Just over one year ago, the SPRINT PNS System received an expanded indication enabling the on-label treatment of chronic head and neck pain. Board-certified anesthesiologist, interventional pain specialist and SPR consultant Dr. Samir Sheth shares how he got started with the SPRINT PNS System and his experiences with PNS of the occipital and cervical medial branch nerves.
What were your early experiences with the SPRINT PNS System?
Early on, I had been really interested in neuromodulation, and a little less so with peripheral nerve stimulation. Then about three years ago, a 35-year-old patient with multiple sclerosis and chronic low back pain came into my office. I just didn’t feel comfortable doing a radiofrequency ablation (RFA) of her lumbar spine. Because the SPRINT PNS System is low risk, I thought it made sense to try.
The patient did really well with the treatment. Since then, I’ve done around 200 SPRINT PNS cases on everything from shoulders and back to knees. It became something I consider very early in my treatment algorithm. In my experience, SPRINT PNS is a non-destructive and low-risk, potentially high-reward option for many patients.
What makes the SPRINT PNS System appealing for the treatment of head and neck pain?
Head and neck pain can be debilitating—many of my patients have a severely impacted quality of life. It can be so difficult to treat. Many are affected by the pain in their sleep, in their work, in their day-to-day routines. So, if they can experience even a little bit of relief, it’s a really a big deal.
Prior to SPRINT PNS, I had success using traditional spinal cord stimulation (SCS) systems to stimulate the occipital nerve, but I couldn’t always get approval or authorization for those cases. In addition, my experience with SCS systems targeting the occipital nerve is that they were tedious and had issues with lead migration and lead erosion. I was also doing nerve blocks and RFA. Now, I prefer to present SPRINT PNS earlier in my care continuum, before SCS and RFA, as the risks are low, and the benefits can be significant. If I can potentially get sustained pain relief with a non-destructive device like SPRINT PNS, why wouldn’t I consider that first? Obtaining sustained pain relief with a non-destructive device like SPRINT PNS provides clinicians with a new powerful option for our patients.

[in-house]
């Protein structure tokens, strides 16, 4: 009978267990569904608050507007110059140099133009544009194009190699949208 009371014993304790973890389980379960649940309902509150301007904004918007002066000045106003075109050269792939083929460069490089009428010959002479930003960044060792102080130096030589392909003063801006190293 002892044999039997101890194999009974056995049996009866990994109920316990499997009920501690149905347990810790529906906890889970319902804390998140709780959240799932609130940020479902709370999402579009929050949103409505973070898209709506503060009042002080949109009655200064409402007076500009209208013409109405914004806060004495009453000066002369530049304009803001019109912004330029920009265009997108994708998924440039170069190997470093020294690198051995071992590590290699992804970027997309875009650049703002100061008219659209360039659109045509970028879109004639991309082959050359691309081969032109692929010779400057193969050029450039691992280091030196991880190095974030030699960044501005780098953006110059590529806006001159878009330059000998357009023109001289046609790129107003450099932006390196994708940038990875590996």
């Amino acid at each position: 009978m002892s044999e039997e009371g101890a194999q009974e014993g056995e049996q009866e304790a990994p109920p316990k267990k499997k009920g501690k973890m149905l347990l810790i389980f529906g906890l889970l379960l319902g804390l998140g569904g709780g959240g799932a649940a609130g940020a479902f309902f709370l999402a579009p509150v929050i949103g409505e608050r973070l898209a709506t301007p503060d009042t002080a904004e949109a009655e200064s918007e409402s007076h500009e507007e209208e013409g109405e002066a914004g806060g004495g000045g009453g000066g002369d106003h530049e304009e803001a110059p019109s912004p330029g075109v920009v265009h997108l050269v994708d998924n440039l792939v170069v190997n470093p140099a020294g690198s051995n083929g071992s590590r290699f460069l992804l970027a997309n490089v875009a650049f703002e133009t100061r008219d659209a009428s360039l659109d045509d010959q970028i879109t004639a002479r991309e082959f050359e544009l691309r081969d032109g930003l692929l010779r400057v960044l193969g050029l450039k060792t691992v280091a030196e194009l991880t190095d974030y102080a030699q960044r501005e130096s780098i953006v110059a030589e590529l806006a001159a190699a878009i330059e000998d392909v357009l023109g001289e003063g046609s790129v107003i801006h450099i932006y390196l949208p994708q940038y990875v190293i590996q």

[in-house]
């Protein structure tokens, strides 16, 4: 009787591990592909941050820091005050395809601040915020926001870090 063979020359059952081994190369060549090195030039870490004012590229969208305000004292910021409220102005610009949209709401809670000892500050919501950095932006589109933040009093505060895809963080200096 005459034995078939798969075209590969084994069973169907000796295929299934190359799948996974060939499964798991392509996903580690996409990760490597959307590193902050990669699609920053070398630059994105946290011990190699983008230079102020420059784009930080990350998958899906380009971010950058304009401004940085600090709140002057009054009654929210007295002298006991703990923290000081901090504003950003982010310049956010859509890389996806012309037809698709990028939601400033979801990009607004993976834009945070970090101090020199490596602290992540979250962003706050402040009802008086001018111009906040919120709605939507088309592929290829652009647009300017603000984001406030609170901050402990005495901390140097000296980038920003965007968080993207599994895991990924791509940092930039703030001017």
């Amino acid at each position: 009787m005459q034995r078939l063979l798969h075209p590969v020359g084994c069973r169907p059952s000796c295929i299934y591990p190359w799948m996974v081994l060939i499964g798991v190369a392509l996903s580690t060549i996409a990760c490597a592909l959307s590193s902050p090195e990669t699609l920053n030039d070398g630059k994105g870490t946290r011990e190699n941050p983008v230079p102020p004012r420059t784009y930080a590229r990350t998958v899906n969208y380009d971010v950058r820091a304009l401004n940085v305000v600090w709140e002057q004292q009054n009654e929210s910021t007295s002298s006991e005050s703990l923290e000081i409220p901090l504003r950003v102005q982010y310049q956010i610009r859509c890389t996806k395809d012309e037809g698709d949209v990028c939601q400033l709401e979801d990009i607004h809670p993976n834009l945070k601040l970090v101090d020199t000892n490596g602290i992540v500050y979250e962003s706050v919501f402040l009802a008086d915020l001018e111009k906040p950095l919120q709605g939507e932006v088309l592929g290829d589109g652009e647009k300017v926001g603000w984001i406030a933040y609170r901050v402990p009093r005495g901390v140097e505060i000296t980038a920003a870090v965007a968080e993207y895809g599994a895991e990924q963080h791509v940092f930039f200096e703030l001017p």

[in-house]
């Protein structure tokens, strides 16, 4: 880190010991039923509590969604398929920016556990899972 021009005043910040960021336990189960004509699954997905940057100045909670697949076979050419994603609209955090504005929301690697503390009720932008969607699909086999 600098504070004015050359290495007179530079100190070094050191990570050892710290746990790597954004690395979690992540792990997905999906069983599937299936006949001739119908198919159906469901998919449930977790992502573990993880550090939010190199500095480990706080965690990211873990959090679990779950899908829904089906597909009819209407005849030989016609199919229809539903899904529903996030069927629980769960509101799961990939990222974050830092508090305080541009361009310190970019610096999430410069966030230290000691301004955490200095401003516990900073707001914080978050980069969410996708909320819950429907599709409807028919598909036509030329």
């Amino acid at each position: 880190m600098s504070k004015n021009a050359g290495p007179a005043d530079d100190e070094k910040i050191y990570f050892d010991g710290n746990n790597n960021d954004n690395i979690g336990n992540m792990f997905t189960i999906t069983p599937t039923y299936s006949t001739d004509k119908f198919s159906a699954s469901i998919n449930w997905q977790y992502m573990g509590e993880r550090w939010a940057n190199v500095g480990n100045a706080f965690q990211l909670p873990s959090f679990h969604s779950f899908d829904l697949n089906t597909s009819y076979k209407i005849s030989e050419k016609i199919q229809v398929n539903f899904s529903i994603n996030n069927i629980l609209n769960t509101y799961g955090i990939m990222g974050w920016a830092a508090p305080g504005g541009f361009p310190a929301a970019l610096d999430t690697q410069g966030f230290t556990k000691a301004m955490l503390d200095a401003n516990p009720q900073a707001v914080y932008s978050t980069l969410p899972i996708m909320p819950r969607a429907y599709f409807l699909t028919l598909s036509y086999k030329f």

Tell us about your experience using SPRINT PNS in chronic head and neck pain.
So far, I’ve done 15-20 of these cases, and I’ve been very impressed with the amount of relief patients are experiencing. Many of my patients with occipital nerve stimulation have done so well—describing significant pain relief, and their medication use is down to almost zero. For me, that’s a significant win that we often do not discuss, because of the potential impact of chronic use of NSAIDs and migraine medications on their bodies.
At what point would you recommend considering the use of the SPRINT PNS System for patients who experience chronic pain in the head and neck area?
For many of my patients, this is one of the first options I like to discuss with them. I like presenting a minimally-invasive treatment like the SPRINT PNS System over RFA for my patients. It’s important to let patients know that they have a non-destructive, non-permanent, non-surgical treatment option.
With serious adverse events being rare and infections occurring less than 1% of the time, the safety profile is another reason I like to present this option. The most common adverse event is skin irritation from the adhesive components, with other less-reported events including itching at the electrode exit site, granuloma, and pain after electrode placement.
Ultimately, in patients who have significant pain in the back of their head or neck, there are very few reasons not to consider the SPRINT PNS System early in the care continuum—I’ve been very impressed with the relief I’ve seen so far, and I am very excited to have treatment opportunities to increase therapy awareness for this debilitating condition.
Visit SprintPNS.com to view implant videos, clinical outcomes and references. Or call 844.378.9108 to learn how your practice can outsmart head and neck pain.
The SPRINT PNS System is indicated for up to 60 days for: (i) Symptomatic relief of chronic, intractable pain, post-surgical and post-traumatic acute pain; (ii) Symptomatic relief of post-traumatic pain; and (iii) Symptomatic relief of post-operative pain. The SPRINT PNS System is not intended to be placed in the region innervated by the cranial and facial nerves.
Physicians should use their best judgment when deciding when to use the SPRINT PNS System. For more information see the SPRINT PNS System IFU. Most common adverse events are skin irritation and erythema. Results may vary. Rx only.
Important safety & risk information: https://bit.ly/2FU92NH
I have rods and screws and spacers in my back. I have both hips replaced. Could this be used in the buttocks area in between them. The back is is L5 and up. S1 needs surgery but my doctor thinks this might help. I’m afraid it might cause me to hurt the spacers as vertebra What’s your thoughts
Thank you for your question. We are unable to provide medical advice and suggest you speak further with your physician about your specific medical questions.